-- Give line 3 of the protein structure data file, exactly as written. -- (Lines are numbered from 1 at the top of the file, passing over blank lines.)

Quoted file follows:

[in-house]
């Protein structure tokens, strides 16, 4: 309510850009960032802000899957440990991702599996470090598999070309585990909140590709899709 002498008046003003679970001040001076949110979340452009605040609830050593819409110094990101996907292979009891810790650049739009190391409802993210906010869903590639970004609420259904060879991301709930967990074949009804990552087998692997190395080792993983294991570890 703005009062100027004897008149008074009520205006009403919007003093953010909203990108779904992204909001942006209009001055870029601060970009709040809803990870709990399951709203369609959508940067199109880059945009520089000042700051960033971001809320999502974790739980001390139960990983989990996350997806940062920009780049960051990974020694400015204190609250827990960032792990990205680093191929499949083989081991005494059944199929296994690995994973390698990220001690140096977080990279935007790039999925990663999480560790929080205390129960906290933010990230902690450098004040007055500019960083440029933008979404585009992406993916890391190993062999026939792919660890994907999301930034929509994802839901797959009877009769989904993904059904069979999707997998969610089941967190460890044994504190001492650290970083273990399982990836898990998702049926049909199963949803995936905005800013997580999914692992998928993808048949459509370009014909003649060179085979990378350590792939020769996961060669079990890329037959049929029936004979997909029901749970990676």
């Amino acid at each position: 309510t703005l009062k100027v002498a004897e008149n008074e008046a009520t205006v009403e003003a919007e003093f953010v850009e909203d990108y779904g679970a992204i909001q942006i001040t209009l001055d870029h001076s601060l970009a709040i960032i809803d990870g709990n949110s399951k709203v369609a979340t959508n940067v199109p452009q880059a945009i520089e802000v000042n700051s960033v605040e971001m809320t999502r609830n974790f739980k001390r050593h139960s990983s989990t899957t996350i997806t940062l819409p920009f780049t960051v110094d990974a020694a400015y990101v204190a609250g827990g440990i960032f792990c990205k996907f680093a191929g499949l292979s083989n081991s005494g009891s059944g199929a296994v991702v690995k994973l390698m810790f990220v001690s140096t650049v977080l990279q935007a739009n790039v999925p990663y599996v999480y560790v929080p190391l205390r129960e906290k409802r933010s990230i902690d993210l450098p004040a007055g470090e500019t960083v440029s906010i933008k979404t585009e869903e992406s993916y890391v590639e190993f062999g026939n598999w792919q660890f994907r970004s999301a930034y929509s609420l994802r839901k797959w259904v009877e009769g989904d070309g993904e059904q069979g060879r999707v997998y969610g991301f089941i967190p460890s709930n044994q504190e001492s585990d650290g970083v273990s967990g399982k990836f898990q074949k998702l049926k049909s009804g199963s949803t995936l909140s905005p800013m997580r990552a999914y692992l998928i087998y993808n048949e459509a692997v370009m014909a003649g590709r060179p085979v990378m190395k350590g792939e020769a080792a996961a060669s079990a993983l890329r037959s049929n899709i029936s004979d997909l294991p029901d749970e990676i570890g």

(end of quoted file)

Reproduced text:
């Amino acid at each position: 309510t703005l009062k100027v002498a004897e008149n008074e008046a009520t205006v009403e003003a919007e003093f953010v850009e909203d990108y779904g679970a992204i909001q942006i001040t209009l001055d870029h001076s601060l970009a709040i960032i809803d990870g709990n949110s399951k709203v369609a979340t959508n940067v199109p452009q880059a945009i520089e802000v000042n700051s960033v605040e971001m809320t999502r609830n974790f739980k001390r050593h139960s990983s989990t899957t996350i997806t940062l819409p920009f780049t960051v110094d990974a020694a400015y990101v204190a609250g827990g440990i960032f792990c990205k996907f680093a191929g499949l292979s083989n081991s005494g009891s059944g199929a296994v991702v690995k994973l390698m810790f990220v001690s140096t650049v977080l990279q935007a739009n790039v999925p990663y599996v999480y560790v929080p190391l205390r129960e906290k409802r933010s990230i902690d993210l450098p004040a007055g470090e500019t960083v440029s906010i933008k979404t585009e869903e992406s993916y890391v590639e190993f062999g026939n598999w792919q660890f994907r970004s999301a930034y929509s609420l994802r839901k797959w259904v009877e009769g989904d070309g993904e059904q069979g060879r999707v997998y969610g991301f089941i967190p460890s709930n044994q504190e001492s585990d650290g970083v273990s967990g399982k990836f898990q074949k998702l049926k049909s009804g199963s949803t995936l909140s905005p800013m997580r990552a999914y692992l998928i087998y993808n048949e459509a692997v370009m014909a003649g590709r060179p085979v990378m190395k350590g792939e020769a080792a996961a060669s079990a993983l890329r037959s049929n899709i029936s004979d997909l294991p029901d749970e990676i570890g």